Take Your Hat Off When The Flag Goes By

I celebrated Independence Day in three states this year.

Sunday morning: attended church in San Diego.

Sunday evening: fireworks in Las Vegas.

Monday evening: barbecue and fireworks at parents’ in Utah.

The Sunday morning of my holiday was where I felt the most patriotic. In the ward we attended, there were several families whose dads were away because they were deployed with a branch of the military. Also, my cousin’s husband was there with us. He’s a fighter pilot in the Air Force, living in Korea with his family, but spending much of his time away on tours of duty. We sang patriotic hymns, which I love, and I gave my cousin’s husband a hug at the end of the meeting. (I hugged other family members, too, because we were going our separate ways after, either home to Utah, back to Oklahoma or returning overseas to Korea.)

Eventually, my thoughts went to a play my elementary school put on when I was in 4th grade: Take Your Hat Off When the Flag Goes By!

As a kid, because of that play and because of a debate teacher in 5th grade, I learned a lot about the Constitution and how American politics work. It planted the seed in me and I’ve been a bit too political since then. But back to the play.

We sang a song called “Miracle in Philadelphia.”

We sang another song called “We Hold These Truths.”

In fourth grade, I had part of the Declaration of Independence memorized. How cool is that?

There were other songs about justice, checks and balances, free enterprise, and George Washington. I remember the melodies and part of the words of almost every song. At the very end, every grade in the school came out on stage or in the auditorium to sing, “Take Your Hat Off When the Flag Goes By.”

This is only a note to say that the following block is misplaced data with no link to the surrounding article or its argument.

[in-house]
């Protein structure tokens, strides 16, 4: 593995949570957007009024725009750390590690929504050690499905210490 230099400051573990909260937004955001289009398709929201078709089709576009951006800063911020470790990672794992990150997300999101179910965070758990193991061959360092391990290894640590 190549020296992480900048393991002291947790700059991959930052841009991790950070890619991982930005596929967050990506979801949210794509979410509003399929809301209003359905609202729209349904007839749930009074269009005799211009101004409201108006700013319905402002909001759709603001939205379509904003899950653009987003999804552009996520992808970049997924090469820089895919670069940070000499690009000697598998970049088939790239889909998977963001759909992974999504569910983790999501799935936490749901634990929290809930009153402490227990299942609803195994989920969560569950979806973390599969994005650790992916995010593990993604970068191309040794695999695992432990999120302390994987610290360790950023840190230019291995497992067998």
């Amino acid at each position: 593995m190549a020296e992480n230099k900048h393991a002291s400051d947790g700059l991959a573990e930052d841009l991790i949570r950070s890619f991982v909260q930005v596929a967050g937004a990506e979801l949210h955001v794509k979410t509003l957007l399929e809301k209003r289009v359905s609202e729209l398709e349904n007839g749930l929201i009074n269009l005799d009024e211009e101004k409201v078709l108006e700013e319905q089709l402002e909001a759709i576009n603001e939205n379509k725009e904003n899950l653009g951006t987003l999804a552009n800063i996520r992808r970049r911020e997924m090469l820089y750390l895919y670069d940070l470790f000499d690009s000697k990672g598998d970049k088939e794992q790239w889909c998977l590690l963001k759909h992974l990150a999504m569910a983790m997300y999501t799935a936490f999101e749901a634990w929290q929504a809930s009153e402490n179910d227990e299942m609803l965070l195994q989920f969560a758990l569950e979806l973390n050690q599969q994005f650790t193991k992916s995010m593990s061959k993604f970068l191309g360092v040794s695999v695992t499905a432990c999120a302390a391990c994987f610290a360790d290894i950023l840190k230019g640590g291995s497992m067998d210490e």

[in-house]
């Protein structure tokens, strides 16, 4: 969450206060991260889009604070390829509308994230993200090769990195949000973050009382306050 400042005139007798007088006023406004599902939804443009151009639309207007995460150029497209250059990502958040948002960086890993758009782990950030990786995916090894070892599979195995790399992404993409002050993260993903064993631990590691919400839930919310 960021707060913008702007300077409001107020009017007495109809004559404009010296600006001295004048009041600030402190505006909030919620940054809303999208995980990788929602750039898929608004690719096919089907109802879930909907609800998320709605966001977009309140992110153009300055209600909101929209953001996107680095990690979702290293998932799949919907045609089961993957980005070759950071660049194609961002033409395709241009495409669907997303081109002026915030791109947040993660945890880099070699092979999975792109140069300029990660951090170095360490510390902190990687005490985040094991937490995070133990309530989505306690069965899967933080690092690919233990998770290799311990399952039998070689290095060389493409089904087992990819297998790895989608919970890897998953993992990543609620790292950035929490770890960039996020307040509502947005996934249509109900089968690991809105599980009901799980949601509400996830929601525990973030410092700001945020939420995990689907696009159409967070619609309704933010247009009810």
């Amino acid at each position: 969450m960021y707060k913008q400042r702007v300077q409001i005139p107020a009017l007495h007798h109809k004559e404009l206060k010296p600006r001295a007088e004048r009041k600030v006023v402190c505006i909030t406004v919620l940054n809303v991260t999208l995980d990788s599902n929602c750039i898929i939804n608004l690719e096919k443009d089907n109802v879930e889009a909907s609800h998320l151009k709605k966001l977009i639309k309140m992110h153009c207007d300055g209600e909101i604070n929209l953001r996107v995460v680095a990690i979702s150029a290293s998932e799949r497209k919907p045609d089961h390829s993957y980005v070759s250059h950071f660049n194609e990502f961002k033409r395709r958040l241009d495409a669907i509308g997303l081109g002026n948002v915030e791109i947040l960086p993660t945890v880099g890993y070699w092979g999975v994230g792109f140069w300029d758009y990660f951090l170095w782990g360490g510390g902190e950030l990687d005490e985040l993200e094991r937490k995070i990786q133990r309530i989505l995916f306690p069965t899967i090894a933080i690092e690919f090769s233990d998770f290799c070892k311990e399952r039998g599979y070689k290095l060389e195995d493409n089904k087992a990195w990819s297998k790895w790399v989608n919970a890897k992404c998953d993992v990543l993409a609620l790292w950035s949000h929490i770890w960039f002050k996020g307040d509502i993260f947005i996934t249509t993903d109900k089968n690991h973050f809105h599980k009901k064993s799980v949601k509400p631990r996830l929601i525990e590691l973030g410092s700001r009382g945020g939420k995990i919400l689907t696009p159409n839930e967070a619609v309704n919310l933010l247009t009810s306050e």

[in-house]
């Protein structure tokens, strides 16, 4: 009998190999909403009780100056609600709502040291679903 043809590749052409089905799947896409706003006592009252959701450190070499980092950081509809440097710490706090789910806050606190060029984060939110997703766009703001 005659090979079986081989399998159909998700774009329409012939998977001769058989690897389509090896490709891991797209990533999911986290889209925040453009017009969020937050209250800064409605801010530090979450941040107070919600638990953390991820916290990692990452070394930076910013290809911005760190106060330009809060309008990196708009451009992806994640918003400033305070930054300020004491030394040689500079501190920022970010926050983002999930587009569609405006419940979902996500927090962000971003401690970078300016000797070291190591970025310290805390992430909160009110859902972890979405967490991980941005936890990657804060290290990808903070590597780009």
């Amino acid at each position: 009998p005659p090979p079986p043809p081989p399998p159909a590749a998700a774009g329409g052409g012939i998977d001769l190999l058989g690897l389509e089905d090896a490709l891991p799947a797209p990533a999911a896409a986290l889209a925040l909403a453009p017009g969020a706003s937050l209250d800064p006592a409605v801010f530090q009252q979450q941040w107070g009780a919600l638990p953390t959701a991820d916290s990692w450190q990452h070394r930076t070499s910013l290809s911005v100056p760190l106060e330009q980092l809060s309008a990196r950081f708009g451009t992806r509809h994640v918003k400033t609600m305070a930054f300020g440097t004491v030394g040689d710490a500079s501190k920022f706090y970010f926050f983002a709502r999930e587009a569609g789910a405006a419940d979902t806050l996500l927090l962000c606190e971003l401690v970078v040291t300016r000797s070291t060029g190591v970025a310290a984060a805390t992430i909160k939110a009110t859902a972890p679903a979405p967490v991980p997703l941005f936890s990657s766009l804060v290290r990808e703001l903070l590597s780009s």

I feel like I’m lucky to have received this type of education growing up. Was it just me or did other schools really spend time teaching about the founding of this nation? Sometimes I wonder if kids know much about it or not. How did you learn about the Founding Fathers and the Constitution as a kid? Were you in that play with me?

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4 comments

  1. I wasn’t actually in the play, I got sick right before. I remember watching the play, though, and I certainly remember learning all those songs. And that some people changed the words to, “Take Your Pants Off When the Flag Goes By.” Ahh, elementary school.

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  2. Oh boy! So many memories and I totally can still sing all of those songs. Maybe that’s what made me so interested in politics too…

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  3. I went to school in what I now realize is a pretty liberal Boulder Valley School District, in Colorado. The most memorable point of fourth grade curriculum was my introduction to the world of recycling. I was never exposed to the various documents of the Founding (I read the Declaration of Independence for the first time this weekend).

    The more I learn about the origin of this great country, the more I wish I had been taught about it when I was young. I’ve come to the conclusion that, regardless of whether it’s taught in the schools my children will attend, they will learn the principles of the Founding in my home.

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  4. I wasn’t in the play with you, but Lacy must have been because I remember those songs from her. I remember Lacy telling me that some twerpy kid sang, “Take your clothes off when the girl walks by”. And now I think that whenever I hear that song.

    I also remember “♫♪We hold these truths… to be self-evident… that all men (and women!) were created equal♫♪♫…”

    I don’t remember how in-depth I learned about all that stuff, but my interest has been much more keen as an adult.

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